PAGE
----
Pre-Winter Bass Love Crank Plugs

Tournament bass anglers have long known that there are three potential ways to a limit of bass:

Search for and locate schools of fish. Determine a pattern that will predictably produce bass from a similar structure, cover features or water conditions throughout the lake or river.

Cover as much water as possible, with as many casts as can be made, and take the resultant percentage catches.

In any of the above situations, the intent is to catch bass as rapidly as possible, for either a bare limit or to cull for the larger fish. The common denominator is ‘time’. The majority of us, being weekend fishermen, have a similar constraint hbogo com activate. Limited fishing time is precious and we want to maximize it to the fullest.

The ability to search for and rapidly locate bass is directly dependent on how much water we can cover in a given time. Although it is important to fish thoroughly, we must also do it rapidly and efficiently. Whether looking for that school, trying to develop a pattern, or just humping along for strays, we must make as many casts as possible in our allotted time. Every cast, if made deliberately towards a deliberate structure/cover feature, is a potential bass.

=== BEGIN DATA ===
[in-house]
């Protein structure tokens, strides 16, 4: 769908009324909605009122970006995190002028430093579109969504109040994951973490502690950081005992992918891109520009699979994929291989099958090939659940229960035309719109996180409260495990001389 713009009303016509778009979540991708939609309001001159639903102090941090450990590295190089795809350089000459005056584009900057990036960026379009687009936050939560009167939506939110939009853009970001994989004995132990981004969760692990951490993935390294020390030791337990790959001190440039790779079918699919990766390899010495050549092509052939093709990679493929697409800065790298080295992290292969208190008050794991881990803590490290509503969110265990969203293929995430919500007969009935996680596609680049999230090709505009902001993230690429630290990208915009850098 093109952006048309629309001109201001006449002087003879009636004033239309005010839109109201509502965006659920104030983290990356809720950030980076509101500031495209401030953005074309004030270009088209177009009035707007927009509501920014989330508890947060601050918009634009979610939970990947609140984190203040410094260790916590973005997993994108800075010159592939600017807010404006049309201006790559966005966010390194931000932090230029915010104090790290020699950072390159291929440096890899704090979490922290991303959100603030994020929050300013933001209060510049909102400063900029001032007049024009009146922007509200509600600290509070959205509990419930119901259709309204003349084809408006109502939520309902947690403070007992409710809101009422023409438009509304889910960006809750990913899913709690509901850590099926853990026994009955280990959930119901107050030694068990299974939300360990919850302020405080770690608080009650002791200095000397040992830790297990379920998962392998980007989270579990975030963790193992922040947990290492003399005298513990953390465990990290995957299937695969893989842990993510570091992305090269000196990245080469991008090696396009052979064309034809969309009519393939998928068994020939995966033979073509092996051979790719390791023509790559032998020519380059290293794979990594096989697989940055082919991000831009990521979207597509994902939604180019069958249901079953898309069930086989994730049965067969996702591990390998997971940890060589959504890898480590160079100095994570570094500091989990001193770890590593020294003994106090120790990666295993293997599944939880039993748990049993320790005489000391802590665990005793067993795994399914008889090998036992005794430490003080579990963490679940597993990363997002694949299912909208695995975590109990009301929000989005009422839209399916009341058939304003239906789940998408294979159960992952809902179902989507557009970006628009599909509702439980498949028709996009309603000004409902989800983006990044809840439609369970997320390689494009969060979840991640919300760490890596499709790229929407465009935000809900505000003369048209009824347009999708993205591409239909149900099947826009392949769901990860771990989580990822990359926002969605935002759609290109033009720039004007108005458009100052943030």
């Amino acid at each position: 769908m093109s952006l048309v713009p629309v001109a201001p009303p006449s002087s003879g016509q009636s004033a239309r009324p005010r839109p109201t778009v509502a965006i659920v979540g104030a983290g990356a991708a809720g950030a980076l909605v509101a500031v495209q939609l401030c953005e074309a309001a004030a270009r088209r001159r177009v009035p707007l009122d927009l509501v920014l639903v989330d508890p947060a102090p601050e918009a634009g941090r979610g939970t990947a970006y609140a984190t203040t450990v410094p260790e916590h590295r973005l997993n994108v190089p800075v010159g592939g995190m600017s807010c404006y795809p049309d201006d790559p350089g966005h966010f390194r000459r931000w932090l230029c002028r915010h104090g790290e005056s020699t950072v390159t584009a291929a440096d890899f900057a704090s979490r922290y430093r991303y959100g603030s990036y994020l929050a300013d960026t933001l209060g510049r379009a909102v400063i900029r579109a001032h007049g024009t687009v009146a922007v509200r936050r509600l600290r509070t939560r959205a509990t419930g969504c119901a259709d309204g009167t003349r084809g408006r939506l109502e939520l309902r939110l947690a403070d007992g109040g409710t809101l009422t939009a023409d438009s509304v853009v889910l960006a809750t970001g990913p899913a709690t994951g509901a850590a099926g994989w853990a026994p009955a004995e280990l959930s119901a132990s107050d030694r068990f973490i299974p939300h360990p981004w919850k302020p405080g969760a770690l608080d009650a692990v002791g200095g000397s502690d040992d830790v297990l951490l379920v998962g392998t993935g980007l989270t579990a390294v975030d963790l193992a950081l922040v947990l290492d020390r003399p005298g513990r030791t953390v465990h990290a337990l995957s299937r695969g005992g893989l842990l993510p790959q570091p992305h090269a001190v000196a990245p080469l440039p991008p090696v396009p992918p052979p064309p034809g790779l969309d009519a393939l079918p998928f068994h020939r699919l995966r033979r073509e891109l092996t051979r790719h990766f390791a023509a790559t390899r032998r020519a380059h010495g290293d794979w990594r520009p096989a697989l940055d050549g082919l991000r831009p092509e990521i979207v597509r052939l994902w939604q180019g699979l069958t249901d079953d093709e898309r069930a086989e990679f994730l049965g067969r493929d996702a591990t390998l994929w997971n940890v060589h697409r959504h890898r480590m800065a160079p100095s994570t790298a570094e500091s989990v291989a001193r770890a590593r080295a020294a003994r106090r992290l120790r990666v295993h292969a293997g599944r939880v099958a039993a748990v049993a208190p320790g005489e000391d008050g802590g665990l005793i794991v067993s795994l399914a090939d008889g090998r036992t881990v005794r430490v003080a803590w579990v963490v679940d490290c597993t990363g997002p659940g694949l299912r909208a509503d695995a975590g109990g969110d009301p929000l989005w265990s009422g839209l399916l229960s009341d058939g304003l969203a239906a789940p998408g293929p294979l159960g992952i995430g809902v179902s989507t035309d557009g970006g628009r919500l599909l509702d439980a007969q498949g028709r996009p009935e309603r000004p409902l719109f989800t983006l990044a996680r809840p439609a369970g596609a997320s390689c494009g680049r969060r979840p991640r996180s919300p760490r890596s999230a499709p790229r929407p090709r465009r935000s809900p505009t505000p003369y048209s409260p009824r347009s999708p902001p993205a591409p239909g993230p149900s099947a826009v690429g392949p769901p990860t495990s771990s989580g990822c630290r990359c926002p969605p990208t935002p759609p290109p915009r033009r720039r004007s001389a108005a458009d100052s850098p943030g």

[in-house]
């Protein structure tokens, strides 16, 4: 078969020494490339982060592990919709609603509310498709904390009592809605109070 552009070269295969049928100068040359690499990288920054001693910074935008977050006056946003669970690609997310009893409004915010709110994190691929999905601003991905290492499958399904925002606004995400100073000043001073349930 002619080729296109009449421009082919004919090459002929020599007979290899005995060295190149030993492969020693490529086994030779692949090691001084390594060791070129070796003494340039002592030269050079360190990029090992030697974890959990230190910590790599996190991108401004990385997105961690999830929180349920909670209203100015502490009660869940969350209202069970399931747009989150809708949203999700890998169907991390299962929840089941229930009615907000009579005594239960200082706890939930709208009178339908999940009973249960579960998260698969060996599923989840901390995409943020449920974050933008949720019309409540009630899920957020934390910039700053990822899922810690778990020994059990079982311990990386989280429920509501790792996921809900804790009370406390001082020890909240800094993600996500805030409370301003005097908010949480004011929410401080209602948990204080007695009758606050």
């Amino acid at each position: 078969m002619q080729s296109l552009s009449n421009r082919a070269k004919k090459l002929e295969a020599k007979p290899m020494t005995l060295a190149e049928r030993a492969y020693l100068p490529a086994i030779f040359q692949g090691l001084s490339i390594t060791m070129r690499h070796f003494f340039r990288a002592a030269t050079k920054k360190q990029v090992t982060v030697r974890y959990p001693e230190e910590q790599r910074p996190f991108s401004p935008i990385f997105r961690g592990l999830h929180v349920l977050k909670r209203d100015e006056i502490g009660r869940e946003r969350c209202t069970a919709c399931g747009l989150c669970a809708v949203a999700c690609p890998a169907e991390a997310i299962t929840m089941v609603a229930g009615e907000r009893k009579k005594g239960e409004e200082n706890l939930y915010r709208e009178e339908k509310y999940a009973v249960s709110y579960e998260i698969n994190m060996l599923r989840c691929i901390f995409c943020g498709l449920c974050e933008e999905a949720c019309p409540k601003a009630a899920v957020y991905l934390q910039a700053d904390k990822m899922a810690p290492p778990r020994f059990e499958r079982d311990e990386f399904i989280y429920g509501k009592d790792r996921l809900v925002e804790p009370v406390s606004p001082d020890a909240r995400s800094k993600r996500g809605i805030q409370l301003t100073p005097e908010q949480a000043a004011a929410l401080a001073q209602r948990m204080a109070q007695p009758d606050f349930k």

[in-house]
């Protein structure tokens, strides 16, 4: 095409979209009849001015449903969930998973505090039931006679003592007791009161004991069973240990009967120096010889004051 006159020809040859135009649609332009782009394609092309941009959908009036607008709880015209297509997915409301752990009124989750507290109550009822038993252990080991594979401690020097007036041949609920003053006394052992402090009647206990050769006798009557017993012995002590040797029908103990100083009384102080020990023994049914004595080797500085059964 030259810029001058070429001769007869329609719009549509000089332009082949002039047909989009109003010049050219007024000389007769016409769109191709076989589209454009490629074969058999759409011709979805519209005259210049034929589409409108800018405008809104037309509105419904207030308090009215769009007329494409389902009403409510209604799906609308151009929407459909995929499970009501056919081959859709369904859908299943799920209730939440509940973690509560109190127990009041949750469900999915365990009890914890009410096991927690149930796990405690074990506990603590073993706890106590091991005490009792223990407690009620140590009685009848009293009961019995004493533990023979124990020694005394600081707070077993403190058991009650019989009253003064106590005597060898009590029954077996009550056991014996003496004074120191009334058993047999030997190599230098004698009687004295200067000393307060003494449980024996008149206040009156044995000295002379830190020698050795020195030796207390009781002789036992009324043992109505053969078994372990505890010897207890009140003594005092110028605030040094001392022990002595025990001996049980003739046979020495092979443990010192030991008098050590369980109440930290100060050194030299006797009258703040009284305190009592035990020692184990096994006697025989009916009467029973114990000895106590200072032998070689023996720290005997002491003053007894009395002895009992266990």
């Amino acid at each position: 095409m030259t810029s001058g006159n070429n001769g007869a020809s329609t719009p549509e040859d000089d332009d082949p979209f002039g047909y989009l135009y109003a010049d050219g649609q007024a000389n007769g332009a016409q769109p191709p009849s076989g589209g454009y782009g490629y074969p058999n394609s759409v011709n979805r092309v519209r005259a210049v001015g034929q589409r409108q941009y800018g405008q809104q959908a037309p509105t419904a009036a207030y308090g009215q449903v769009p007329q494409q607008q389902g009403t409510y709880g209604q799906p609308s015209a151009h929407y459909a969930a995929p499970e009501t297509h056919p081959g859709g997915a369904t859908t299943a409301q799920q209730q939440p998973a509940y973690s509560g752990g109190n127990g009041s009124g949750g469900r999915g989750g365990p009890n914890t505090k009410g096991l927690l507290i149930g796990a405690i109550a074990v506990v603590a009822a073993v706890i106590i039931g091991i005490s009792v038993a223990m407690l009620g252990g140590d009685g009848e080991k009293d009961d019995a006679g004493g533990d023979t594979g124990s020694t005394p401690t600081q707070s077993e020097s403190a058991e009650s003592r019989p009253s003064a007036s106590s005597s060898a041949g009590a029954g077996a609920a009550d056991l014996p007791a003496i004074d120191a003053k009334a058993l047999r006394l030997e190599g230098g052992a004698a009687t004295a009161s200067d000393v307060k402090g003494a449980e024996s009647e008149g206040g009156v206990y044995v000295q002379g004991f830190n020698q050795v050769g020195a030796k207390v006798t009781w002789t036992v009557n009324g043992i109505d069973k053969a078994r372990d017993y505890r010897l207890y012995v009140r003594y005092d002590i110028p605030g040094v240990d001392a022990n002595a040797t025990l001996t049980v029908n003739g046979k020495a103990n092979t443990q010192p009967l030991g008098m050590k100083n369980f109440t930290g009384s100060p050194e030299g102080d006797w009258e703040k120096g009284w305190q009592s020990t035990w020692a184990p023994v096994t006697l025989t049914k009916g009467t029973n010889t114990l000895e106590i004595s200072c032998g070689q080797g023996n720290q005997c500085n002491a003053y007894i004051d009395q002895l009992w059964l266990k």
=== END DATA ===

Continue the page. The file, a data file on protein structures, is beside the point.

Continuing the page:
Now, ask yourself this question – “What lure allows me to make the largest number of potentially productive casts in a given period?” If you didn’t respond with the answer ‘crankbait’, go back and review the bidding again. I spent four good fishing hours timing two boat partners to prove this response and the following were the resultant average times per cast for selected lures.

  • Jig and Pig- one minute 35 seconds.
  • Plastic worm- one minute 25 seconds.
  • Spinnerbait- 35 seconds.
  • Crank plugs (various)- 27 seconds.

The figures present a rather obvious conclusion: a dedicated angler using crank plugs makes three times as many casts as the guy with the bottom-bumping lures. Further, he makes more casts than the spinnerbait fisherman. Plus, since the spinnerbait is generally a shallow cover lure and the other types are confined to the bottom, the crank plug group covers the water more thoroughly.

If you now feel as though this writer is trying to convince you that crank plugs are the ‘greatest’, you certainly are paying attention well. I use a plastic worm about as much as the next guy. But, since the theme of this article is on Fall Bassin’, I thought it necessary to take a bit of drastic action and try to change the mindset most of us take on during the Summer months, that of the slow, bottom lures.